Nearly a year after a botched job, a hitman takes a new assignment with the promise of a big payoff for three killings. What starts off as an easy task soon unravels, sending the killer into the heart of darkness.
Amid the Civil War in 17th-century England, a group of deserters flee from battle through an overgrown field. Captured by an alchemist, the men are forced to help him search to find a hidden treasure that he believes is buried in the field.
The trams at Crich mostly ran along the streets of cities in United Kingdom before the 1960s, with some trams rescued and restored (even from other countries) as the systems closed. The town of Matlock is close by and the nearest train service is from Whatstandwell railway station on the Derwent Valley Line (Derby-Matlock line), with a steep walk up to the museum at the top of the hill. See more »
Early in the film, when Tina's hair is being brushed by her mother, there is a cut to Tina with her mother visible behind her. Although we can hear her talking, her mouth is shut. Out of sync audio/visuals are a trademark of director Ben Wheatley's editing style (see also: Kill List) See more »
Mum? Mum. Mum. Mum. Mum. Mum. Mum. Mum. Mum. You all right?
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Ben Wheatley provides one of the year's darkest and funniest comedies in this tale of true love, caravans and dead bodies.
Ever since her terrier Poppy died in a bizarre knitting accident, Tina (Darkplace's Alice Lowe) has lived a sheltered life with her mother. New boyfriend Chris (Steve Oram) decides to show her his world and takes her on a self-proclaimed "erotic odyssey" in his caravan to such wonders as the Crich Tramway Museum, Ribblehead Viaduct and, of course, Keswick Pencil Museum. But with litterbug, National Trust snobs and feral youths running rampant, Tina and Chris inadvertently leave a trail of dead bodies in their wake, as their holiday continues to spiral out of control.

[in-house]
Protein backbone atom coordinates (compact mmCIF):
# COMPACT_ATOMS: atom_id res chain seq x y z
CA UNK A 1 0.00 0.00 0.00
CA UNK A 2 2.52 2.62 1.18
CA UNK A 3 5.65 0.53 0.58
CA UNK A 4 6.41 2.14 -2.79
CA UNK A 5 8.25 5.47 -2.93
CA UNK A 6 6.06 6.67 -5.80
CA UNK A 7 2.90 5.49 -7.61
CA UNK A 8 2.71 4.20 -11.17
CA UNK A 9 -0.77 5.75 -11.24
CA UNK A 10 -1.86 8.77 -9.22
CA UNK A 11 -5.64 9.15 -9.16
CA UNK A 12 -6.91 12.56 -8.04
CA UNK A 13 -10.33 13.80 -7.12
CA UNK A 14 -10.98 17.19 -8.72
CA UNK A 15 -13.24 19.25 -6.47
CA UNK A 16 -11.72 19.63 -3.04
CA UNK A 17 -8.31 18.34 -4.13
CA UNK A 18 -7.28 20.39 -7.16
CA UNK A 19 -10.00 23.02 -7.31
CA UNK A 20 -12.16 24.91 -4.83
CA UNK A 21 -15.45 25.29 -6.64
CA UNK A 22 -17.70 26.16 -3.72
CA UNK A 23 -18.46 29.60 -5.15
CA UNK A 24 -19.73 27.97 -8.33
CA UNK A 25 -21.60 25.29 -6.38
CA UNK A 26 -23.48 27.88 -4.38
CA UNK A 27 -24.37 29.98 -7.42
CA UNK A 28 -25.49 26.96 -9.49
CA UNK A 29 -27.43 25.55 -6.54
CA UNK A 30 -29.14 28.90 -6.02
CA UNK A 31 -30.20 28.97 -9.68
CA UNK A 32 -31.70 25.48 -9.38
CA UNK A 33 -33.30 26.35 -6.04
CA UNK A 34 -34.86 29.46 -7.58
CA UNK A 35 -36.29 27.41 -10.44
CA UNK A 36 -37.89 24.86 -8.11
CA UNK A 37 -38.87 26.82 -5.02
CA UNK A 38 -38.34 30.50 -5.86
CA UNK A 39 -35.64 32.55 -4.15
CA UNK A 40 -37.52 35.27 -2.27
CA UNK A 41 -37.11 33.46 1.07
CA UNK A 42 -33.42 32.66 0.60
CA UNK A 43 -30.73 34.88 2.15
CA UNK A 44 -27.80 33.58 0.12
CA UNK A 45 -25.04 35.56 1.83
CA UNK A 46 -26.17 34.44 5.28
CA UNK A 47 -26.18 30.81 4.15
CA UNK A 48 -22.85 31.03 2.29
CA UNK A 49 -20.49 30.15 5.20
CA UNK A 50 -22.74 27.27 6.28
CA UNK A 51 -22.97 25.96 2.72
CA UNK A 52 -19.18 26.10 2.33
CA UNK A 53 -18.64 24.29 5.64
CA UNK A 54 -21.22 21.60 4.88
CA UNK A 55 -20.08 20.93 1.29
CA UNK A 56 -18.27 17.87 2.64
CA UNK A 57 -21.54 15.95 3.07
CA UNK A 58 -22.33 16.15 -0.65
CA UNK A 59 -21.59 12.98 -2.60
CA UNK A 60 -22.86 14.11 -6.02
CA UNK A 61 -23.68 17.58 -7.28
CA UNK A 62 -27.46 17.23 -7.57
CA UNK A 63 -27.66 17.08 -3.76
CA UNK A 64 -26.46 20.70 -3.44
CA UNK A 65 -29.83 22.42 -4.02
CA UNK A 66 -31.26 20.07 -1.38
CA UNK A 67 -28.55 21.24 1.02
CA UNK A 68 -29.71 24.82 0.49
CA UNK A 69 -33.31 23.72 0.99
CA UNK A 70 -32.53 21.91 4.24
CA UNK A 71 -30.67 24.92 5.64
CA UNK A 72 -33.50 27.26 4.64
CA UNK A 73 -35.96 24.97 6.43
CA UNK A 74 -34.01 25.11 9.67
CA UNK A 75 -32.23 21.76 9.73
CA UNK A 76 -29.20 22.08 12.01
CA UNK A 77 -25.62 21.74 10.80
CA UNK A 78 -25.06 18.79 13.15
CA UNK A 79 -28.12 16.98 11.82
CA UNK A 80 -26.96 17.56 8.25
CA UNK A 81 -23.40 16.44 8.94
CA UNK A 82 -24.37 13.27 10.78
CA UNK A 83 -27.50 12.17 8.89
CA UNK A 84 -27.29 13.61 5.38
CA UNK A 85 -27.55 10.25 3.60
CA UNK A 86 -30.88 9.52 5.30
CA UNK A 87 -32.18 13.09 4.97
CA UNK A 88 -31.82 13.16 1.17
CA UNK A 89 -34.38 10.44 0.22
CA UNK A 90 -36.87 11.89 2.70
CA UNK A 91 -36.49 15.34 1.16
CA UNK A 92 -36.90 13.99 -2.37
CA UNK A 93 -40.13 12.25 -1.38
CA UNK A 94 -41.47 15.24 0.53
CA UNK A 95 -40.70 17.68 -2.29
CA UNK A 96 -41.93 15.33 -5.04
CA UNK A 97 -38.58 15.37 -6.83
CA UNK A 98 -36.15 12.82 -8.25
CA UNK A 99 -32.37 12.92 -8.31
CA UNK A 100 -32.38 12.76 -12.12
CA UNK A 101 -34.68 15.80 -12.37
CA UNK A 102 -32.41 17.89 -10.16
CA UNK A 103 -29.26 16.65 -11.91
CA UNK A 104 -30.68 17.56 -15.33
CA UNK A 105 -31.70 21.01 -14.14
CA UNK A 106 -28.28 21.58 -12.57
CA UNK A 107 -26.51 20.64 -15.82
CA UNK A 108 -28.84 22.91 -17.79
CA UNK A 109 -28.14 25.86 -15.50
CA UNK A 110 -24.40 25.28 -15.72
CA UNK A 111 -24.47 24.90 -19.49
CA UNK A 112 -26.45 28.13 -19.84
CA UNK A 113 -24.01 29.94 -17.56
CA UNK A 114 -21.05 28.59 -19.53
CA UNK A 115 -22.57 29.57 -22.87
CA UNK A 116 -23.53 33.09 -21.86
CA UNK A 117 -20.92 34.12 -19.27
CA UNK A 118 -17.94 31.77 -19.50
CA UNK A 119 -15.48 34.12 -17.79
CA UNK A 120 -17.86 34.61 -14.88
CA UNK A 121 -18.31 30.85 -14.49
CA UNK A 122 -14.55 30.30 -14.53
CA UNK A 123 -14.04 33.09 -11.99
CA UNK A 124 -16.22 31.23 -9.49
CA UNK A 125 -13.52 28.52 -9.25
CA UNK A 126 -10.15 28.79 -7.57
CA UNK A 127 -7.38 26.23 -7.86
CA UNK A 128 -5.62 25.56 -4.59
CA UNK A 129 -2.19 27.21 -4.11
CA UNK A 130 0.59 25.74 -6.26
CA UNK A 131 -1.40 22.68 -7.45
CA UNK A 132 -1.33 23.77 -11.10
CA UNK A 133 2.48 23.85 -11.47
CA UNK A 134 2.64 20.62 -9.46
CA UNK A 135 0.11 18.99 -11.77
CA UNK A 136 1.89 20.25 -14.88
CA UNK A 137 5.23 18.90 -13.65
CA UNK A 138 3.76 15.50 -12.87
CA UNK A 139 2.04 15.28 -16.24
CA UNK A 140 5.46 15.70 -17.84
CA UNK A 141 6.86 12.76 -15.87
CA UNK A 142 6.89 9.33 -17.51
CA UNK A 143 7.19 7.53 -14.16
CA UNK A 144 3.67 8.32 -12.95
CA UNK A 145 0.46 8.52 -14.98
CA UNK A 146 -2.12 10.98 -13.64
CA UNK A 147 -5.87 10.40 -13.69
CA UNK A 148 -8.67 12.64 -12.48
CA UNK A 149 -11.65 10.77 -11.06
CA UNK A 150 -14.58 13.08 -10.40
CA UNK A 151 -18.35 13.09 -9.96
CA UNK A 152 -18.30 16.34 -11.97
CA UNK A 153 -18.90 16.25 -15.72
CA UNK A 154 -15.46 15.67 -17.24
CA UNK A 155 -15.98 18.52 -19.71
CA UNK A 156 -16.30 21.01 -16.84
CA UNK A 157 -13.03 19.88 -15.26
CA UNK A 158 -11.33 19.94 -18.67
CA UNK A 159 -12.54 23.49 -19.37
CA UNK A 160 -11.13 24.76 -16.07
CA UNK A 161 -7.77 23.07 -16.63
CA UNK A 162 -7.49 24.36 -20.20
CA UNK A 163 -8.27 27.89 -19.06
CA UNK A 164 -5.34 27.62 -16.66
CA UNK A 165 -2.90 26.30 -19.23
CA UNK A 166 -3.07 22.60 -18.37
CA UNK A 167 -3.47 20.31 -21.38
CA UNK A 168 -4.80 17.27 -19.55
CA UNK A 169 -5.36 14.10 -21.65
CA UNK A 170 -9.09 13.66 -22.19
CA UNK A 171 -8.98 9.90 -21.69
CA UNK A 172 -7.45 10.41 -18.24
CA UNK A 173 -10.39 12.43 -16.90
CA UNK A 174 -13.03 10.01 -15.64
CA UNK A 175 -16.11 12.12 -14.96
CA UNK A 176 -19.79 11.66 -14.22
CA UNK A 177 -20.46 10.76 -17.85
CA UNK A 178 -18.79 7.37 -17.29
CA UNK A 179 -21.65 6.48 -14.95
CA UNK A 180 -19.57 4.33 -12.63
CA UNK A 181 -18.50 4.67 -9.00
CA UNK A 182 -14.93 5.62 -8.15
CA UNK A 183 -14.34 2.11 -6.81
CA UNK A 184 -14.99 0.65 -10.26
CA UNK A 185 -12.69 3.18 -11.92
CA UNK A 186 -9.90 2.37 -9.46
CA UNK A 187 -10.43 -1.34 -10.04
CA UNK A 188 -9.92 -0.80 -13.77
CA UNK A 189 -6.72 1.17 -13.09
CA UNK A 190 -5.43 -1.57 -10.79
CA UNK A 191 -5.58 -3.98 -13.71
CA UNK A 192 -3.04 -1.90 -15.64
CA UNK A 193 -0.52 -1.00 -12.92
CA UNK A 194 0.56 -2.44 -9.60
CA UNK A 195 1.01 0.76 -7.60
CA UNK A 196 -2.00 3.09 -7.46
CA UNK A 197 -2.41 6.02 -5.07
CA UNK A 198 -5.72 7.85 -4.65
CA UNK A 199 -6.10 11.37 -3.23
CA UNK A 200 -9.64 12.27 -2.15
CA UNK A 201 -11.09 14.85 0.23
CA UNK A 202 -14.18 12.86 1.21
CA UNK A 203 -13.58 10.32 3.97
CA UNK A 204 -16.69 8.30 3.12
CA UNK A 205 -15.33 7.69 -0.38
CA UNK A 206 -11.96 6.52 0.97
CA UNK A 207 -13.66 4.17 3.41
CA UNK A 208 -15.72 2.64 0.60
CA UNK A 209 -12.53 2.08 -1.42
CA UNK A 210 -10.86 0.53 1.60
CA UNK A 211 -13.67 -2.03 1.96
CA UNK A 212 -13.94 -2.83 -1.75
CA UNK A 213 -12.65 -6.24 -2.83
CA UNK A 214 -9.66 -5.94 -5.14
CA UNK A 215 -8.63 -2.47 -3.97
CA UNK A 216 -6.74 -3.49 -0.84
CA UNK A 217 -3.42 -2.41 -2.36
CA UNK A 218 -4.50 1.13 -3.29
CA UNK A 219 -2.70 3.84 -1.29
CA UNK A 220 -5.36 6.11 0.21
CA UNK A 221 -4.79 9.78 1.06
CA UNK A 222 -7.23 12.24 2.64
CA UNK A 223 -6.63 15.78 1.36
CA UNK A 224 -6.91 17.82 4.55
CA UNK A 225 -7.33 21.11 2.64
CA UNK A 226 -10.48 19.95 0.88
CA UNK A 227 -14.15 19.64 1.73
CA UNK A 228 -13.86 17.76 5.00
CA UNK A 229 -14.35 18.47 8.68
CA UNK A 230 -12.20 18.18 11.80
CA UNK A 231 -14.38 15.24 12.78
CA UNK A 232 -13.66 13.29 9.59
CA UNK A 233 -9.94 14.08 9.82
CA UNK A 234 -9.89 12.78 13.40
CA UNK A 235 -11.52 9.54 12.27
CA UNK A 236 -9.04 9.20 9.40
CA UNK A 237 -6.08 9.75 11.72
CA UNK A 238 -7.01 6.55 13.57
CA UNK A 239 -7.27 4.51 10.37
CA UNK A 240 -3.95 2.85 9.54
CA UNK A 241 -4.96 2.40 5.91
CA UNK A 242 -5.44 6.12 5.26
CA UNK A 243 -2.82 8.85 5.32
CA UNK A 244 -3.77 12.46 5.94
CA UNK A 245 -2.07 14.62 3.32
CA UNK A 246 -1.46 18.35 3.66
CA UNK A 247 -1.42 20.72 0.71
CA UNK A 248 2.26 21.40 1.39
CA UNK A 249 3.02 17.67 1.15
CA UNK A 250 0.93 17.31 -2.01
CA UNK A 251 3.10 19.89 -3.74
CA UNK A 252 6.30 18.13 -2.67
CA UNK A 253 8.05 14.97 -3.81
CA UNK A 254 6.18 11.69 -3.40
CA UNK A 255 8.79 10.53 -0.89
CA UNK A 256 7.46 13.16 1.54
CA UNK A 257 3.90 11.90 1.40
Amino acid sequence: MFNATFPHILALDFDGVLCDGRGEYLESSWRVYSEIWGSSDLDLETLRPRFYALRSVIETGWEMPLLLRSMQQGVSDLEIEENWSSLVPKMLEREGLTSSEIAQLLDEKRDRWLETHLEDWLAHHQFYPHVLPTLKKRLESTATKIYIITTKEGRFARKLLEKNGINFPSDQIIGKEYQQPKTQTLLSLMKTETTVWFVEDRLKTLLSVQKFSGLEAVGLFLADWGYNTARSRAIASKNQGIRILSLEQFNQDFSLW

Steve Oram heads up the fantastic cast as the muted, yet brutal, Chris, complementing Alice Lowe's awkward, yet creepy, Tina perfectly. However, the real star is the special effects, which provide some of the most realistic and memorable on screen deaths of the year. The unsettling, albeit hilarious, performances of the two leads is mirrored in the soundtrack, a mix of cheery '80s pop songs and a haunting minimalist score.
Shot in the beautiful Lake District, director Ben Wheatley uses lingering shots and slow-mo in an innovative way, making his comedy edgy whilst poignant. No doubt, this is a very British black comedy. Wheatley shows directorial flair, but reigns it in from his previous work Kill List, leading to a much tighter film, with a concentration on the biting wit of the script.
Sightseers, overall, plays out like a cross between Bonnie & Clyde and In Bruges, leading to a perfect pitch-black comedy that's not for the faint hearted.
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